const string PERMISSIONS = "read_friendlists";
}

You'll need to substitute the values for your own application in these constants (except for the PERMISSIONS constant).

Creating the Authentication Page

An extremely high level overview of what occurs in the code-behind for the authentication page is that it will load the Facebook Open Authentication page and then monitor the path to which the user navigates. If the user has authenticated the browser will be directed to the site that had been registered for the application earlier. When this occurs there will be an authentication code appended to the URL. That code will be parsed out and exchanged for a token. There's not much the UI is really doing. So the codebehind looks simple. 

public partial class AuthenticationPage : PhoneApplicationPage
{
   public AuthenticationPage()
   {
      InitializeComponent();
      ViewModel = (App.Current as J2i.Net.FacebookAuthenticationTest.App).ViewModel;
      ViewModel.AuthenticationAttempted = true;
   }

   private void AuthenticationWindow_LoadCompleted(object sender, System.Windows.Navigation.NavigationEventArgs e)
   {
   }

   private void PhoneApplicationPage_Loaded(object sender, RoutedEventArgs e)
   {  
      PrepareForAuthentication();
   }

   private void AuthenticationWindow_Navigated(object sender, System.Windows.Navigation.NavigationEventArgs e)
   {
   }

   private void AuthenticationWindow_Navigating(object sender, NavigatingEventArgs e)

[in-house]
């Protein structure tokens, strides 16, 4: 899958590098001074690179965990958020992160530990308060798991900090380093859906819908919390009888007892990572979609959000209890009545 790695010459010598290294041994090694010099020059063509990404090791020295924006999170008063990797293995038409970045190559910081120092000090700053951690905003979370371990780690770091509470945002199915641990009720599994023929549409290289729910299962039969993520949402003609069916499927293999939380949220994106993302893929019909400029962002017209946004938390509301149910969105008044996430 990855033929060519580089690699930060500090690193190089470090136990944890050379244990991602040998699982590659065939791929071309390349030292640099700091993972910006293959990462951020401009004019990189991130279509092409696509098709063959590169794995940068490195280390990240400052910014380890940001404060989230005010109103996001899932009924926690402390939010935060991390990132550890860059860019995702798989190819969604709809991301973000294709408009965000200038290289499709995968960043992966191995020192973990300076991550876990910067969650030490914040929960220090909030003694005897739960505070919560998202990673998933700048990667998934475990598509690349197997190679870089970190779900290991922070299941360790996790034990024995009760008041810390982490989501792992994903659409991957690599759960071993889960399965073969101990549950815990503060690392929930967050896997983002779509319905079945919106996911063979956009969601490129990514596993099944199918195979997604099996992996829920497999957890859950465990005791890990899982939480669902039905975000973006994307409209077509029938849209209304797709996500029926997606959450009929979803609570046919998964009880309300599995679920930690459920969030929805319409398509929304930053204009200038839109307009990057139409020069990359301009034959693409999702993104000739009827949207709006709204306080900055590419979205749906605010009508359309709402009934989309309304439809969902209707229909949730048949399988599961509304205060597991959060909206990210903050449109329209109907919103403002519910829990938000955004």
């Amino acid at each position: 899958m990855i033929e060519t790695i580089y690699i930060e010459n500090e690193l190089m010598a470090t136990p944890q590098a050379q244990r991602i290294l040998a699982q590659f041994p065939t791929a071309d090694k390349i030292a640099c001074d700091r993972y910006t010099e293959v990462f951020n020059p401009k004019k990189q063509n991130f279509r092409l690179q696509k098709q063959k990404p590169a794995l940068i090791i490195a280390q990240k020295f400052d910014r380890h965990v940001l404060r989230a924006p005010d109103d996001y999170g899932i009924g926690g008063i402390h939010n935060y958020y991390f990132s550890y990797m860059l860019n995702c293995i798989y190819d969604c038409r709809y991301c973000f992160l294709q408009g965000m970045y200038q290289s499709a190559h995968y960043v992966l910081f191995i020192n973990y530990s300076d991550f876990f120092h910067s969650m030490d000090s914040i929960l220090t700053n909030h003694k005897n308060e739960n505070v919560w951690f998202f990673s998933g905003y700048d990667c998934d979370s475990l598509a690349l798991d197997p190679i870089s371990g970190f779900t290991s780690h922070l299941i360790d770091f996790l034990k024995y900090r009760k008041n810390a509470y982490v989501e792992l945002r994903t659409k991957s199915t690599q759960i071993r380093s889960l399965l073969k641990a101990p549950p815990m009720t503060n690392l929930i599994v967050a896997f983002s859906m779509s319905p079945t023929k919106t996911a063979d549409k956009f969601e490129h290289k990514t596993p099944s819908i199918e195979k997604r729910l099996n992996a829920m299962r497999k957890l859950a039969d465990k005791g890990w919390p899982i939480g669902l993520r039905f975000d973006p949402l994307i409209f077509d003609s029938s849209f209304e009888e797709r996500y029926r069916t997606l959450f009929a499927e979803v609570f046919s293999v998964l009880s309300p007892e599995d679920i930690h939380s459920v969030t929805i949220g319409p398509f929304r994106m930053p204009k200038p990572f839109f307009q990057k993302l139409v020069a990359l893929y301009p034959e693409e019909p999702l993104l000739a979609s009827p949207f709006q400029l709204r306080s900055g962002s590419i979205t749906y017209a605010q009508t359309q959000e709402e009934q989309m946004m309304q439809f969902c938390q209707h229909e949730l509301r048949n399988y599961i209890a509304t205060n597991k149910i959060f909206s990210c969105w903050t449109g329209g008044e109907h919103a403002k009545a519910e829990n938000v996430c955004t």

{
      ProcessWebPageLoad(e.Uri.ToString());
   }
}
Code-behind for the Windows Phone version of the application

Handling Code Differences with Partial Classes

Where there is a slight difference in the code behind for the two pages the rest of the logic is the same. Instead of duplicating it I put the common logic in a partial class definition. The partial class has the same name as the class for the page. So at compile time the code from the code-behind and the partial class will be compiled into a single class. The common code is in AuthenticationPage.xaml.shared.cs.  The first method that the code-behind references from the shared file is PrepareForAuthentication(). This method will build the authentication URL which contains parameters to allow the application to identify itself, what permissions are needed, and a random string that should be passed for security reasone. If you want to see more information on these parameters they can be found in the Facebook authentication documentation.